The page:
Linked by Hadrien Grasland on Sat 8th Jan 2011 19:28 UTC, submitted by sjvn
GNU, GPL, Open Source Some people swore to me that just because the free-software General Public License (GPL) clashes with the Apple App Store's Terms of Service (ToS), didn't mean that Apple would actually pull down GPLed apps. Well, Apple just did. Remi Denis-Courmont, a Linux developer of the popular VLC media player, has just announced that Apple had pulled the popular GPLed VLC media player from its App Store.
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lemur2
Member since:
2007-02-17

I also avoid GPL software when I can. As a developer that uses a more liberal license (BSD in my case but MIT license would also do), I avoid it, for one reason, because the philosophy behind the license is exclusive. If you go to FSF's website, you will see a list of licenses that are or are not compatible with GNU licenses. You will notice that it does not phrase it as what GNU licenses are compatible with. Yes, it is a small difference, but it demonstrates an attitude against others. For a comparison, consider how software packages mention compatibility. They say they will work on an OS; they do not say an OS is compatible with them.

If I write BSD-licensed software and link it against GPL-licensed software, I have to redistribute it under the GPL license according to the FSF. The MPL or CDDL do not have this issue as long as I keep the code apart in separate files. Although they are friendlier licenses, I still prefer BSD/MIT licenses since they are closer to altruistic sharing than the others. If I shared something with somebody, I would not view it as nice to require anything back in return.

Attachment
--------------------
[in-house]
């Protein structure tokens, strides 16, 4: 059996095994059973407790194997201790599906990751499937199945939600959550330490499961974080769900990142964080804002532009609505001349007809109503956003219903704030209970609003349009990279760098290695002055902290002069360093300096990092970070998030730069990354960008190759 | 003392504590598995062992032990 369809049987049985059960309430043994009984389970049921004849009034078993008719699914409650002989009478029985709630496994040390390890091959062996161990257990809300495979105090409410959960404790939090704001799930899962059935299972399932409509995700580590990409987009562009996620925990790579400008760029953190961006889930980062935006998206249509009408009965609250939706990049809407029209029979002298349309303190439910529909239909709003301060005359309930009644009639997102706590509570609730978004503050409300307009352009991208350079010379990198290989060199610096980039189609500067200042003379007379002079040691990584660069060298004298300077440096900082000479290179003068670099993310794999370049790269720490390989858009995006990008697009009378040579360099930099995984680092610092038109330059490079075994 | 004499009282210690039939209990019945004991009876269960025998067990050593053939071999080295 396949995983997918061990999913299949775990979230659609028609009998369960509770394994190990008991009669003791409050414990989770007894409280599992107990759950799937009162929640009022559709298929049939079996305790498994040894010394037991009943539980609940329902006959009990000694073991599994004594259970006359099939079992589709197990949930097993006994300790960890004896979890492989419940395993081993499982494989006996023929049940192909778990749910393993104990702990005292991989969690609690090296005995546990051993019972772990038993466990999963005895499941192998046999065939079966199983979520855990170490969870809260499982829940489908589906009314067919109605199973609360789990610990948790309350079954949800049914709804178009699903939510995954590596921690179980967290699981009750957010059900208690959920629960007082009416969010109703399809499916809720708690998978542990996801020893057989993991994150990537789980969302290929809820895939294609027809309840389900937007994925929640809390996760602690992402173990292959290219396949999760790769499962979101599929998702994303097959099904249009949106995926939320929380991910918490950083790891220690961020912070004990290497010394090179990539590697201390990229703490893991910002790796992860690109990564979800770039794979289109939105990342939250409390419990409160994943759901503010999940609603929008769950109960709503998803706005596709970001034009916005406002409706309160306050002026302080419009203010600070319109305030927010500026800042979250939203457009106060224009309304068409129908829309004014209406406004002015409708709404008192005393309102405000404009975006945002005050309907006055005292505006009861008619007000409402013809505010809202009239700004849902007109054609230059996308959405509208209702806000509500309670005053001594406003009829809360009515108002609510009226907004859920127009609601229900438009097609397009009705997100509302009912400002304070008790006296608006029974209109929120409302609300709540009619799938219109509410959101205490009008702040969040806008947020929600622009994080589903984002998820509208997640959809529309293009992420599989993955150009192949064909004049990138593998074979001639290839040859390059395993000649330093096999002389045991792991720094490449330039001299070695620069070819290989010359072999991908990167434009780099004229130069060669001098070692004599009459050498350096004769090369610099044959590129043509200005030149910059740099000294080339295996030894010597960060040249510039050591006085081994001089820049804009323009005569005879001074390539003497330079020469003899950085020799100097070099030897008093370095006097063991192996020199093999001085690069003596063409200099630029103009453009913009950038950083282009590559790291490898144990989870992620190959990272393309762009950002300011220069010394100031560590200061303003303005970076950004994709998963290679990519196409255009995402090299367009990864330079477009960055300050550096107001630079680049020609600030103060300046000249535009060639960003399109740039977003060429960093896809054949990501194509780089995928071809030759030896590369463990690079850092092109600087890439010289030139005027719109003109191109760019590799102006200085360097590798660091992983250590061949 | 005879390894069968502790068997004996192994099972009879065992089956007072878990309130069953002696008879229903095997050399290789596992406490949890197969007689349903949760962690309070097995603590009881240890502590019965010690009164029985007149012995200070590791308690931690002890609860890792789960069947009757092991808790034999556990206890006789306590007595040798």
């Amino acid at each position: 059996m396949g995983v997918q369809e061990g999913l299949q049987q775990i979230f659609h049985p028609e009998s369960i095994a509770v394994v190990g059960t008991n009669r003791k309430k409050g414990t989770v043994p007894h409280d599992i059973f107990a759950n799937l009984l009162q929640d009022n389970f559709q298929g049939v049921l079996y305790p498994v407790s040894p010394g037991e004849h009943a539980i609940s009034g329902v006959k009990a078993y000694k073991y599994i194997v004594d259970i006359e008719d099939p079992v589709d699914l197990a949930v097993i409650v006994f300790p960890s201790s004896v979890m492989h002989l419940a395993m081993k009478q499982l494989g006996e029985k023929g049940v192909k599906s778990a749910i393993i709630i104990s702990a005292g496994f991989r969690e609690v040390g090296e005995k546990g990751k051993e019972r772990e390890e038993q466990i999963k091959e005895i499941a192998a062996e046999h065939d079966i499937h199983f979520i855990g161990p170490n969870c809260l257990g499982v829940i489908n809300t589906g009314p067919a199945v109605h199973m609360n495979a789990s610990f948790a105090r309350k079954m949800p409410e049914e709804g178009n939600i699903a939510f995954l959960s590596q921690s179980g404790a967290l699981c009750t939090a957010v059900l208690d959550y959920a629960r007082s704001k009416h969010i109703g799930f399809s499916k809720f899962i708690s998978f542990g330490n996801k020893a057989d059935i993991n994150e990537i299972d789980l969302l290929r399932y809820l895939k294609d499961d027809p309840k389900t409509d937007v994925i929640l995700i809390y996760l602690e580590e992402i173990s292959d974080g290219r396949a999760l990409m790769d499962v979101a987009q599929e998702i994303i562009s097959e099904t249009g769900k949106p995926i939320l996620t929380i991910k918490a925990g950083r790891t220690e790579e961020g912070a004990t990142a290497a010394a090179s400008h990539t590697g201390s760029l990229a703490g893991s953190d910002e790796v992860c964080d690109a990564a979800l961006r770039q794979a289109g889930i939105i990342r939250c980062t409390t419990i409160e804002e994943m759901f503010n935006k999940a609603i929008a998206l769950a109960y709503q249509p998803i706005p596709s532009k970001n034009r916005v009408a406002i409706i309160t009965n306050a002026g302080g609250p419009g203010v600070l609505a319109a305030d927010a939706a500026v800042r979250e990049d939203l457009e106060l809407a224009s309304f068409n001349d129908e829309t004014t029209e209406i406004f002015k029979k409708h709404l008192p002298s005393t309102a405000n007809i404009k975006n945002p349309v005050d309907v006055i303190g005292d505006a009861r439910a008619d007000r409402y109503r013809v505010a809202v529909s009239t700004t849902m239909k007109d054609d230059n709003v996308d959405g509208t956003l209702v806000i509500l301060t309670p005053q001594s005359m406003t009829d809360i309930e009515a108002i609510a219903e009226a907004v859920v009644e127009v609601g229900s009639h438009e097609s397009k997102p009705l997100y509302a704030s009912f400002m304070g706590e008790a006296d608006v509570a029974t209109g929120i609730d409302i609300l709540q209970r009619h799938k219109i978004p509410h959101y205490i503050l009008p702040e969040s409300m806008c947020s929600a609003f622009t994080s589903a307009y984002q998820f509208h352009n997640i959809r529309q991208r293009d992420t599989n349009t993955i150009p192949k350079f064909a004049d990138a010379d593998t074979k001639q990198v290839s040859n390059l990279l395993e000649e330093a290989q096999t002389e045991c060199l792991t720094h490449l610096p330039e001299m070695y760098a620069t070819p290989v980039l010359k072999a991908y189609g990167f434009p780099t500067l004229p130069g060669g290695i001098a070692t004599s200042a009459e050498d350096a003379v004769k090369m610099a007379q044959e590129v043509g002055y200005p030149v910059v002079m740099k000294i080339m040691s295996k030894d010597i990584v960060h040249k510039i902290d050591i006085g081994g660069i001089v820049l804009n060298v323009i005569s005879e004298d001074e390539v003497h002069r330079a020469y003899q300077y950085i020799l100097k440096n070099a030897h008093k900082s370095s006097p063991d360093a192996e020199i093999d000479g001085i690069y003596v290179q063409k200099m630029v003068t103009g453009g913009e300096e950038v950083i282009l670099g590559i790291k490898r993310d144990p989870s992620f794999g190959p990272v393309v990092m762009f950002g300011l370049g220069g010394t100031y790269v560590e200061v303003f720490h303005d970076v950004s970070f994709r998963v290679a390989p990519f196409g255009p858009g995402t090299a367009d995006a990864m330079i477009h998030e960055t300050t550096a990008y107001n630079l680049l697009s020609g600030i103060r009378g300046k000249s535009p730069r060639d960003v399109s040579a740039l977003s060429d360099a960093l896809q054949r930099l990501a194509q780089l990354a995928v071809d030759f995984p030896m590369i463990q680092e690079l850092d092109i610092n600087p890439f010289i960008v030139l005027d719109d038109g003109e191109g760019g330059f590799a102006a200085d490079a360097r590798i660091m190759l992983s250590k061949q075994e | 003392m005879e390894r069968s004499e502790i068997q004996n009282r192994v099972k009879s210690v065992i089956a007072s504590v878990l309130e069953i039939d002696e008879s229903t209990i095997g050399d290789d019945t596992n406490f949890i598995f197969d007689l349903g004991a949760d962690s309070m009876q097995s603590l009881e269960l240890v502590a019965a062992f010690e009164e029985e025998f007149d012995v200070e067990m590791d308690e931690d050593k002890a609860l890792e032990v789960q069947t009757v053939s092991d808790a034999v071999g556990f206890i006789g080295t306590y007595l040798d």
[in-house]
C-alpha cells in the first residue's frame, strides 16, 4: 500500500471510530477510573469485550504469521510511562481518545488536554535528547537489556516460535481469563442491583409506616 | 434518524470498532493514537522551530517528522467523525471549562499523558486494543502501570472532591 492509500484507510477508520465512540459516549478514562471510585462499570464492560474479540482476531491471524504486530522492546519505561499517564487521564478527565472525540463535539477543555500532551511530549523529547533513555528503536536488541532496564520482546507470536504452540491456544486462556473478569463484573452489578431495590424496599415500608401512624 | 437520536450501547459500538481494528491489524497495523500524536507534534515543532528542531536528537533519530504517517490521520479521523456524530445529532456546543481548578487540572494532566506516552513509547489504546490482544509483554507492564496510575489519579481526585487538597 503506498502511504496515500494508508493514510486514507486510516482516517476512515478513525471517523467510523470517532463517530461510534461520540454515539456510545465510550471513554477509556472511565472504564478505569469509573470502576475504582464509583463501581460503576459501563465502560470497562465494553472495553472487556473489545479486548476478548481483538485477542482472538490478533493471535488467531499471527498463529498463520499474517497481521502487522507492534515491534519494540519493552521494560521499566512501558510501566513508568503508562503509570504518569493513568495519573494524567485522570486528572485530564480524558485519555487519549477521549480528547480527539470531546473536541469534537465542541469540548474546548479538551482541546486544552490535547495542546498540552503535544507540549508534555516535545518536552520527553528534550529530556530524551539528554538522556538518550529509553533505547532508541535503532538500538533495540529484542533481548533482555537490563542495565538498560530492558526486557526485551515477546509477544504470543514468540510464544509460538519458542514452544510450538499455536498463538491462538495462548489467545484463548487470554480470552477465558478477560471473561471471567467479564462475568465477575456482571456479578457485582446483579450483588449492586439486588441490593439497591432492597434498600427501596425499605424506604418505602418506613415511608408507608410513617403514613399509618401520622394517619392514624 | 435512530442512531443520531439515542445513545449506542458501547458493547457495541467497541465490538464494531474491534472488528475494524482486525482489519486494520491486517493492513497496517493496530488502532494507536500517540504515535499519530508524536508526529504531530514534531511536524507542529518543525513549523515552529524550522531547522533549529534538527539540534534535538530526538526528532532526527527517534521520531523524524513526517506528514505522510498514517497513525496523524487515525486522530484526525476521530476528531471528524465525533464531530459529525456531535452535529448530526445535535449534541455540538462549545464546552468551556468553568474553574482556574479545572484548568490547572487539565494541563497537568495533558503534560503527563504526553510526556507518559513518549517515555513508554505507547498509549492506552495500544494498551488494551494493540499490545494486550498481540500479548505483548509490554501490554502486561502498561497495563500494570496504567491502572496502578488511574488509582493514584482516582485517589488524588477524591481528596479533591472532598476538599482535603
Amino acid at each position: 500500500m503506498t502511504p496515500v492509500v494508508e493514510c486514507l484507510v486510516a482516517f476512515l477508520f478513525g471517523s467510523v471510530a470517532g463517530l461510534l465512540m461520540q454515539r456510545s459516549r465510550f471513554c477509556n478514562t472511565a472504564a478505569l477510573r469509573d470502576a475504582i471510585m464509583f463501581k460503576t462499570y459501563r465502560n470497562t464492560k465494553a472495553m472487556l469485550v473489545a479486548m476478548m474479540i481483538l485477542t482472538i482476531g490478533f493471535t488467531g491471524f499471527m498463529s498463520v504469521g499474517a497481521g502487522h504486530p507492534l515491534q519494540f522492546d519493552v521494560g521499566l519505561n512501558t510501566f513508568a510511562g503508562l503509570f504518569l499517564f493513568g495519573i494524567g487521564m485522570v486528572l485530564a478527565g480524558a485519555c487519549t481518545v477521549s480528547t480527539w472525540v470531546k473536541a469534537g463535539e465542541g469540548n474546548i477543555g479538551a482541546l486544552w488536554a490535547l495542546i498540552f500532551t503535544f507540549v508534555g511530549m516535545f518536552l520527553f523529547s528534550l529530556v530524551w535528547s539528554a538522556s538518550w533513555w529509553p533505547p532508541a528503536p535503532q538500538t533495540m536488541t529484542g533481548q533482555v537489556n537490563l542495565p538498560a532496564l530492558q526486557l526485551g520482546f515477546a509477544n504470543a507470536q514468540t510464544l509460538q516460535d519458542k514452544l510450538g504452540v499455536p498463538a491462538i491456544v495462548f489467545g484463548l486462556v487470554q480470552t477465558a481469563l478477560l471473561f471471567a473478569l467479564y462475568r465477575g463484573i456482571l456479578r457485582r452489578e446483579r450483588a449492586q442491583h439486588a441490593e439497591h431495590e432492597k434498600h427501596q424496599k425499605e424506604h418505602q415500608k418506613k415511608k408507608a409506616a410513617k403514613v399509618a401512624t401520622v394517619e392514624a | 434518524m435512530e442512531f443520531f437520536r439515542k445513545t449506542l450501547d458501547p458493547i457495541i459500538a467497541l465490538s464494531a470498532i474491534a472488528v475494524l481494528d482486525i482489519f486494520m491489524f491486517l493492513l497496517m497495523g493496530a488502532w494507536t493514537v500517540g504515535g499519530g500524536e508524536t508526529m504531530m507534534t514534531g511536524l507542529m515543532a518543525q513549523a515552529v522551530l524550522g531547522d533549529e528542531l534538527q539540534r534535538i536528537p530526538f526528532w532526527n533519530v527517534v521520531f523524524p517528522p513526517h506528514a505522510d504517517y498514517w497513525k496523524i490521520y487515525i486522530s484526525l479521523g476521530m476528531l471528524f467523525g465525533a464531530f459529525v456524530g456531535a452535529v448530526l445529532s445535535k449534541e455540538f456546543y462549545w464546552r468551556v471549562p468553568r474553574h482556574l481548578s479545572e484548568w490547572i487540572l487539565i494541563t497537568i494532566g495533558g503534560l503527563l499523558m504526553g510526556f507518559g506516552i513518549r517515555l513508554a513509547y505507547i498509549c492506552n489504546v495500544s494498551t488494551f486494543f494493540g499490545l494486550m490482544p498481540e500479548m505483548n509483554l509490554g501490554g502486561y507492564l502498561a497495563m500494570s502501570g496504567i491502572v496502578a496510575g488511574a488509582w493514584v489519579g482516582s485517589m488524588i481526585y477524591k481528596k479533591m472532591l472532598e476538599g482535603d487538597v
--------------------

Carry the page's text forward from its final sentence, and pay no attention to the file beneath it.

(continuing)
If I wrote code that I wanted everyone to share, I would not view it as nice if someone took a copy of my code and refused to share it. This can happen to my code if I license it as BSD/MIT. The GPL simply adds a stipulation beyond BSD/MIT that in effect says: "I shared this with you, you may use it however you like but if you give it to others you must share it with them just as I have shared it with you".

Sorry, but I simply can't agree with any argument that wishes to characterise that position as unreasonable in any way or failing somehow as not being "altruistic sharing".

As for your comments re linking:

LGPL is absolutely safe, as it specifically allows linking (even static linking). Most libraries are LGPL, not GPL.

Despite what the FSF say, copyright law itself allows dynamic linking ... if a later work does not actually INCLUDE any major elements of earlier works, then it does not infringe copyright law.

See:
http://www.osnews.com/permalink?456652

Edited 2011-01-10 06:28 UTC

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